3. February 10, 1998 arrest of Mr. Glass and Kareem

    On February 10, 1998, after meeting with Lieutenant Lampe, Mr. Glass proceeded to pick up Kareem at a friend's house. While driving home, their car was stopped by Ninth District Officers Vales and Rockeymore, who were in uniform in a patrol car. The stop occurred in front of Mr. Glass's house.

    According to Officers Vales and Rockeymore, the car in which Mr. Glass and Kareem were driving matched the description of a vehicle and two African American males that had fled two nights before while being pursued by police Officer Robert Auman of the Sixth District (the district adjacent to the Ninth).[16] Officer Vales testified that he recalled the description of the black Acura and tag number because he had been on duty and had begun to attempt to intercept the vehicle two nights prior. After checking the tag number over the police radio, the tag number came back as belonging to a Fiat model vehicle, a different vehicle than the black Acura to which the tag was affixed. Trial Tr. 56:14-57:3, Feb. 13, 2006.

    The testimony of Officers Vales and Rockeymore and of Mr. Glass and Ms. Malloy concerning what happened next during the car stop is in sharp conflict. According to Mr. Glass, Officers Vales and *320 Rockeymore drew their weapons as they exited the patrol car and approached Mr. Glass and Kareem's vehicle. The officers reportedly yelled "stop, motherfuckers before we blow out your motherfucking brains."[17] Trial Tr. 32:16-18, Jan. 18, 2006. According to Mr. Glass, Officer Rockeymore approached him, grabbed him by his collar and put a gun to his head. Trial Tr. 34:10-19, Jan. 18, 2006. Officer Rockeymore, pulling on Mr. Glass's collar, used his knee to force Mr. Glass towards his car, asking "whose fucking car is this?" Trial Tr. 35:4, Jan. 18, 2006.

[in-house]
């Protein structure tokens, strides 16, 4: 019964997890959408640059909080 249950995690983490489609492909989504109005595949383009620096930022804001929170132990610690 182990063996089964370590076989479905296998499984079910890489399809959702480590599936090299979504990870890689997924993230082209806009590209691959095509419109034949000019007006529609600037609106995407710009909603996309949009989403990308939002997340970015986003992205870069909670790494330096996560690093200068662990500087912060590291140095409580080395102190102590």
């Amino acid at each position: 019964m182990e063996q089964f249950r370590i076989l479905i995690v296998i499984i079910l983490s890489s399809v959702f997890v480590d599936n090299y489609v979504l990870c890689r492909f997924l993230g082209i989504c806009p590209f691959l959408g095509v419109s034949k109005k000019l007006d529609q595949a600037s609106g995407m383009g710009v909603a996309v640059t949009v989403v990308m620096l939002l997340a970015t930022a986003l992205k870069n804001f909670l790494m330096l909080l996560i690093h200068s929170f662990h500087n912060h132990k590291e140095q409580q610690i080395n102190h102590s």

Also according to Mr. Glass, Officer Vales approached Kareem, also with a gun pointed at Kareem's head. Trial Tr. 35:9-11, Jan. 18, 2006. Meanwhile, other police personnel began to arrive on the scene as back-up and a crowd began to gather in front of the Glass house. Trial Tr. 36:13-15, Jan. 18, 2006. According to Mr. Glass, he tried to explain to the officers that he had the proper paperwork for the car, but to no avail. Trial Tr. 37:21-24, Jan. 18, 2006. Mr. Glass and Kareem were then handcuffed and placed in a police car.

    Meanwhile, Ms. Malloy, who had just arrived at Mr. Glass's house prior to the incident, testified that she witnessed the incident from Mr. Glass's front porch.[18] Trial Tr. 129:16-20, Jan. 19, 2006. She testified that she attempted to intervene, asking the officers why they were arresting Mr. Glass and Kareem. According to Ms. Malloy, as she approached the scene, another unnamed officer drew his weapon, pointed it at her and said "motherfucker, step aside or I'll blow your motherfucking brains out." Trial Tr. 134:4-7, Jan. 19, 2006.[19] Ms. Malloy testified that, from inside the house, she saw Mr. Glass being handcuffed by Officer Rockeymore and heard Mr. Glass complain that the handcuffs were too tight.[20] Trial Tr. 139:7-140:6, Jan. 19, 2006. She also testified that she saw Mr. Glass and Kareem being *321 placed in the police car, after which she observed the following:

    as they were pulling away, Officer [sic] Marcus and McKenny, they were highflying each other up in the air, saying hey, we got them niggers now. They want their civil rights. We'll give them their fucking civil rights. Lieutenant Lampe and a couple of other people down the 9th District are going to be real flicking happy.